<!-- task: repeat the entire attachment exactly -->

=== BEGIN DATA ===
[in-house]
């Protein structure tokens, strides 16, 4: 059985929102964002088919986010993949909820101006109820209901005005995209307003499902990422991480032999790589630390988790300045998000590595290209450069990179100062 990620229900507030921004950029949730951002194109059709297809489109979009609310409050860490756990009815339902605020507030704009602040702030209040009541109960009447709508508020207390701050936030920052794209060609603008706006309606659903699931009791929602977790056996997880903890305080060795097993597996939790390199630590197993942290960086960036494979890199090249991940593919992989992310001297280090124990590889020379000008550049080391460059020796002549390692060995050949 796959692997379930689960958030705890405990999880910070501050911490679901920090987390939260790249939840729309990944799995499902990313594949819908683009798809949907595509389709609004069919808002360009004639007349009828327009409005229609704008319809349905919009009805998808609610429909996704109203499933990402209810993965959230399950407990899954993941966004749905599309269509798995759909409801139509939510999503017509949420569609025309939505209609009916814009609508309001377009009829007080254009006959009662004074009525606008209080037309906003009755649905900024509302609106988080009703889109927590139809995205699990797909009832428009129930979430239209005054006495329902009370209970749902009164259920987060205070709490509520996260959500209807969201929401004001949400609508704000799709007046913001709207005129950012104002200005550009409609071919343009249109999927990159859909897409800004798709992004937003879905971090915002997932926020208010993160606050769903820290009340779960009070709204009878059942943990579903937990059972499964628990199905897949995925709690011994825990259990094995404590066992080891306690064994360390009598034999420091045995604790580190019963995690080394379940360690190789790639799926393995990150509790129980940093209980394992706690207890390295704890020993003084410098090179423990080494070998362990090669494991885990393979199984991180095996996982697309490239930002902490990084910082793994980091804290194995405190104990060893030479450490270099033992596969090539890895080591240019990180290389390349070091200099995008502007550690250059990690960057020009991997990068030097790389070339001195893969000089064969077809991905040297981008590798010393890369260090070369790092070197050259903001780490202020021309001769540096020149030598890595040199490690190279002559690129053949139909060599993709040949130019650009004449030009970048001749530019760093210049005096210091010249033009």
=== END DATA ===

[in-house]
């Protein structure tokens, strides 16, 4: 059985929102964002088919986010993949909820101006109820209901005005995209307003499902990422991480032999790589630390988790300045998000590595290209450069990179100062 990620229900507030921004950029949730951002194109059709297809489109979009609310409050860490756990009815339902605020507030704009602040702030209040009541109960009447709508508020207390701050936030920052794209060609603008706006309606659903699931009791929602977790056996997880903890305080060795097993597996939790390199630590197993942290960086960036494979890199090249991940593919992989992310001297280090124990590889020379000008550049080391460059020796002549390692060995050949 796959692997379930689960958030705890405990999880910070501050911490679901920090987390939260790249939840729309990944799995499902990313594949819908683009798809949907595509389709609004069919808002360009004639007349009828327009409005229609704008319809349905919009009805998808609610429909996704109203499933990402209810993965959230399950407990899954993941966004749905599309269509798995759909409801139509939510999503017509949420569609025309939505209609009916814009609508309001377009009829007080254009006959009662004074009525606008209080037309906003009755649905900024509302609106988080009703889109927590139809995205699990797909009832428009129930979430239209005054006495329902009370209970749902009164259920987060205070709490509520996260959500209807969201929401004001949400609508704000799709007046913001709207005129950012104002200005550009409609071919343009249109999927990159859909897409800004798709992004937003879905971090915002997932926020208010993160606050769903820290009340779960009070709204009878059942943990579903937990059972499964628990199905897949995925709690011994825990259990094995404590066992080891306690064994360390009598034999420091045995604790580190019963995690080394379940360690190789790639799926393995990150509790129980940093209980394992706690207890390295704890020993003084410098090179423990080494070998362990090669494991885990393979199984991180095996996982697309490239930002902490990084910082793994980091804290194995405190104990060893030479450490270099033992596969090539890895080591240019990180290389390349070091200099995008502007550690250059990690960057020009991997990068030097790389070339001195893969000089064969077809991905040297981008590798010393890369260090070369790092070197050259903001780490202020021309001769540096020149030598890595040199490690190279002559690129053949139909060599993709040949130019650009004449030009970048001749530019760093210049005096210091010249033009």